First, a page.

Nurturing Dems my Sweet Aunt Fanny. My Mom may have had her issues, but kill lists and blowing civilians to red mist with drone strikes weren’t among them.

  11. Ron

    Obama defeats the Southern Strategy: More black,brown,yellow vs white but the majority of white votes is concentrated in the South and border Bible Belt so the race vote doesn’t tell the story rather the election reflects a rejection by the majority towards social conservative doctrine which has become the pillar of the modern Republican Party. The Southern Bible Belt is what left of the Republican Party along with social conservatives in national politics. The MSM is still playing nice to the Republican political illusion of power but like Calif they will move off stage.

  12. LeonovaBalletRusse

    “Sheldon Adelson Spent Far More On Campaign Than Previously Known”
    Posted: 12/03/2012 12:00 am EST Updated: 12/03/2012 12:35 am EST
    http://www.huffingtonpost.com/2012/12/03/sheldon-adelson-2012-election_n_2223589.html
    //Adelson, a fierce critic of Obama’s foreign and domestic policies, has said that his humongous spending was spurred chiefly by his fear that a second Obama term would bring “vilification of people that were against him.” As that second term begins, Adelson’s international casino empire faces a rough road, with two federal criminal investigations into his business./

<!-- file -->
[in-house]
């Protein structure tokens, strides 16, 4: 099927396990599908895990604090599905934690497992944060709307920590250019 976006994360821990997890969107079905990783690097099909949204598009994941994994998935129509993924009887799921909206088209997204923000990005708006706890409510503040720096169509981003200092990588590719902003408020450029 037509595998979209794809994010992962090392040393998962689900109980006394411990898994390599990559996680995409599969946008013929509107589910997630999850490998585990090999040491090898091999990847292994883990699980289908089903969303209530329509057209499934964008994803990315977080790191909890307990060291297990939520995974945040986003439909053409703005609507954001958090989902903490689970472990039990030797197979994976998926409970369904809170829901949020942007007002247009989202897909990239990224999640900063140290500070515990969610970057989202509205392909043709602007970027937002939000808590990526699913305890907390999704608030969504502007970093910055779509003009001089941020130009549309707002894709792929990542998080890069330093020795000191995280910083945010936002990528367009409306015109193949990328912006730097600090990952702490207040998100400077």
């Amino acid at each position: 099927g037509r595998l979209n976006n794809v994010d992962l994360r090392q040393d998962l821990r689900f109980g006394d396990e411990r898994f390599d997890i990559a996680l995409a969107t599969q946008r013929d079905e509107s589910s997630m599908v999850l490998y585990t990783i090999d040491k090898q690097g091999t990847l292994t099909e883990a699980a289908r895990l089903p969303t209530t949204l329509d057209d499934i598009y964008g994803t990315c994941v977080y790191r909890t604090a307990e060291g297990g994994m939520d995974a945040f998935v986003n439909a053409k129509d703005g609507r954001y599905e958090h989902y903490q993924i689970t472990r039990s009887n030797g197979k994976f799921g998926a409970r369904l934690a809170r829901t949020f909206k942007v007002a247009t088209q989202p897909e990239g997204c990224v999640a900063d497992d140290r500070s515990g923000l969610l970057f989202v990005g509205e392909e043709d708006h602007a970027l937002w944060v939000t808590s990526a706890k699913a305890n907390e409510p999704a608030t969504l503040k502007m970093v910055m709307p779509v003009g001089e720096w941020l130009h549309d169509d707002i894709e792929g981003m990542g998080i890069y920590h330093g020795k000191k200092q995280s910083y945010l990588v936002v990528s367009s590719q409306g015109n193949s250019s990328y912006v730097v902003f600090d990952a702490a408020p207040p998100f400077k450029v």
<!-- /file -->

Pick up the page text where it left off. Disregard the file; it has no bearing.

/This coming week, Adelson plans to visit Washington, according to three separate GOP sources familiar with his travel schedule. While here, he’s arranged Hill meetings with at least one House GOP leader in which he is expected to discuss key issues, including possible changes to the Foreign Corrupt Practices Act, the anti-bribery law that undergirds one federal probe into his casino network, according to a Republican attorney with knowledge of his plans.//
    ——————————
    Will SUNSHINE LAWS apply to these meetings with Adelson? If not, why not?

    1. LeonovaBalletRusse

      http://www.huffingtonpost.com/2012/12/03/sheldon-adelson-2012-election_n_2223589.html
      MORE: